Defendants also cite Borges v. Art Steel, 246 F.2d 735, and Alfarone v. Fairchild Engine and Airplane Corp., 32 FRD 19, as support for their position. Borges, however, distinguishes between automatic and meritorious salary increases as did Brown, supra, and allows automatic increases to come within "seniority." The court in Borges expressly says, at page 739, that "seniority" as used in the act covers "benefits flowing from the length of tenure on the job, whether these benefits consist of the right to advance to a better job classification . . . or the right to pay increases." (Citing cases.) Also see Moe v. Eastern Air Lines, Inc., 246 F.2d 215. The court in Alfarone, in denying summary judgment, held that whether a step rate salary increase system was geared to skill and proficiency or to mere passage of time constituted a question of fact. After reviewing the available case law, in dicta the court, citing Borges, indicated that the plaintiff was entitled to seniority credit for salary increases geared to mere passage of time but not to those related to skill and proficiency.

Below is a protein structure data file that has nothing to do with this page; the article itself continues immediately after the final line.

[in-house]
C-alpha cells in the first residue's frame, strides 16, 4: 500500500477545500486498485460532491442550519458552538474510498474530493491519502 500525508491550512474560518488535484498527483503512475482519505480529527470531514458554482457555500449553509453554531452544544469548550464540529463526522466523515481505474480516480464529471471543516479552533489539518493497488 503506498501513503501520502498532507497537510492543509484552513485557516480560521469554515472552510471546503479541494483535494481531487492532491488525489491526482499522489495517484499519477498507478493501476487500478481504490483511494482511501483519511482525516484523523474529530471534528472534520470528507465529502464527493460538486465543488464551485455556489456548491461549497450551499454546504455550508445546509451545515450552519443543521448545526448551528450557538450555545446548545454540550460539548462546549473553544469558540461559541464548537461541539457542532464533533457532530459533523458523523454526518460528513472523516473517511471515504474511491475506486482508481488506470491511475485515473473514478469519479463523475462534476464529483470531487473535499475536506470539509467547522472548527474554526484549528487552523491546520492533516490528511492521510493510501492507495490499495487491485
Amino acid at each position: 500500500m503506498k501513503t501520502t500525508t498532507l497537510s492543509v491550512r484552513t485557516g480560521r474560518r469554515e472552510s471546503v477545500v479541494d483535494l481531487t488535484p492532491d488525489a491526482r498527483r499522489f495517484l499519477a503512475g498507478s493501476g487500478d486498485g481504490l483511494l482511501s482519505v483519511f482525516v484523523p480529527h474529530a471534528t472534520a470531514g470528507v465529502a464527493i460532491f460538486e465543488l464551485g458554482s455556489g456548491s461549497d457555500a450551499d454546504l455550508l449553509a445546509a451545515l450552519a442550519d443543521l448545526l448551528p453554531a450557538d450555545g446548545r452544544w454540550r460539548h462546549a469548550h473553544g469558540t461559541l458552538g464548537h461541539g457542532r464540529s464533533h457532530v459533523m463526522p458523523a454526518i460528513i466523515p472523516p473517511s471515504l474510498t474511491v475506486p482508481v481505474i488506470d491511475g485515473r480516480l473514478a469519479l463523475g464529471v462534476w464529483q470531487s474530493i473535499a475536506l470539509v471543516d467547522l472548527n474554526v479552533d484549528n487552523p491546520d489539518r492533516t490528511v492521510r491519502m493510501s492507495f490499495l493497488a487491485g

In the instant case, since under section 3(c) of the village ordinance (quoted above) the salary increases were automatic, we find that plaintiff is entitled to those increases he would have received had he been continuously employed as a police officer instead of serving in the military. In computing damages the trial court mistakenly assumed that plaintiff would have reached Grade E on April 1, 1962, if he had received credit for military service. The court relied on section 2 of the village ordinance under which increases may be granted to village employees each six months through Grade D. Since we have held that salary increases for police employees are covered expressly by section 3(c), under which increases are automatic at the end of each year, plaintiff would not have reached Grade E until October 1, 1963. Therefore, specific damages will have to be recomputed.
The judgment of the Circuit Court is reversed and the cause remanded with directions to issue a writ of ...